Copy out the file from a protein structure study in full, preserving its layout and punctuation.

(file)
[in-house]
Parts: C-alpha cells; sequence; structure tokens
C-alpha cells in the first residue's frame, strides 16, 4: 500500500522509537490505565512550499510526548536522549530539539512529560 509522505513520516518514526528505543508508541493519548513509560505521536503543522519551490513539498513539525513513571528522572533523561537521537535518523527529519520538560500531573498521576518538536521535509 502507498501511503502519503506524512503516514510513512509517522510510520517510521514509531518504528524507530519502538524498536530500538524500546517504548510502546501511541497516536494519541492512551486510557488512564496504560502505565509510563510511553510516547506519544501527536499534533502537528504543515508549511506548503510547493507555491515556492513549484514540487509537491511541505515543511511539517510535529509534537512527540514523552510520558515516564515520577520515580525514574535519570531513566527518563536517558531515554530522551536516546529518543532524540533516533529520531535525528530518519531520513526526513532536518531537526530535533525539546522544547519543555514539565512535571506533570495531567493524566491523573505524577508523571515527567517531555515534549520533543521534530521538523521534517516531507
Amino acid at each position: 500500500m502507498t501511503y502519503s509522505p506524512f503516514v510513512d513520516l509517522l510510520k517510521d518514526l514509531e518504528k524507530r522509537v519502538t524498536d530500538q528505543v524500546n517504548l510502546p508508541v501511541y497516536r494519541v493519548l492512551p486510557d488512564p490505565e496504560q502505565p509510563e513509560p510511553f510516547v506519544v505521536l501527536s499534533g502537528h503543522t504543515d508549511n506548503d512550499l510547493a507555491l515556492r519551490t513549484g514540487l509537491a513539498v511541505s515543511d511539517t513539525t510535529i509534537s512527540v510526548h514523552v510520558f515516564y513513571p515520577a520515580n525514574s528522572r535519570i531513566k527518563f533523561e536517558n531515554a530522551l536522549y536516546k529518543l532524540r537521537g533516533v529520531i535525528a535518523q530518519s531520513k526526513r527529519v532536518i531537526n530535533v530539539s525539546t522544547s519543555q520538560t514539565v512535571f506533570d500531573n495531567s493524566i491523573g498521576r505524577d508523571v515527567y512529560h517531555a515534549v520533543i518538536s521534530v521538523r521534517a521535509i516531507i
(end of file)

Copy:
[in-house]
Parts: C-alpha cells; sequence; structure tokens
C-alpha cells in the first residue's frame, strides 16, 4: 500500500522509537490505565512550499510526548536522549530539539512529560 509522505513520516518514526528505543508508541493519548513509560505521536503543522519551490513539498513539525513513571528522572533523561537521537535518523527529519520538560500531573498521576518538536521535509 502507498501511503502519503506524512503516514510513512509517522510510520517510521514509531518504528524507530519502538524498536530500538524500546517504548510502546501511541497516536494519541492512551486510557488512564496504560502505565509510563510511553510516547506519544501527536499534533502537528504543515508549511506548503510547493507555491515556492513549484514540487509537491511541505515543511511539517510535529509534537512527540514523552510520558515516564515520577520515580525514574535519570531513566527518563536517558531515554530522551536516546529518543532524540533516533529520531535525528530518519531520513526526513532536518531537526530535533525539546522544547519543555514539565512535571506533570495531567493524566491523573505524577508523571515527567517531555515534549520533543521534530521538523521534517516531507
Amino acid at each position: 500500500m502507498t501511503y502519503s509522505p506524512f503516514v510513512d513520516l509517522l510510520k517510521d518514526l514509531e518504528k524507530r522509537v519502538t524498536d530500538q528505543v524500546n517504548l510502546p508508541v501511541y497516536r494519541v493519548l492512551p486510557d488512564p490505565e496504560q502505565p509510563e513509560p510511553f510516547v506519544v505521536l501527536s499534533g502537528h503543522t504543515d508549511n506548503d512550499l510547493a507555491l515556492r519551490t513549484g514540487l509537491a513539498v511541505s515543511d511539517t513539525t510535529i509534537s512527540v510526548h514523552v510520558f515516564y513513571p515520577a520515580n525514574s528522572r535519570i531513566k527518563f533523561e536517558n531515554a530522551l536522549y536516546k529518543l532524540r537521537g533516533v529520531i535525528a535518523q530518519s531520513k526526513r527529519v532536518i531537526n530535533v530539539s525539546t522544547s519543555q520538560t514539565v512535571f506533570d500531573n495531567s493524566i491523573g498521576r505524577d508523571v515527567y512529560h517531555a515534549v520533543i518538536s521534530v521538523r521534517a521535509i516531507i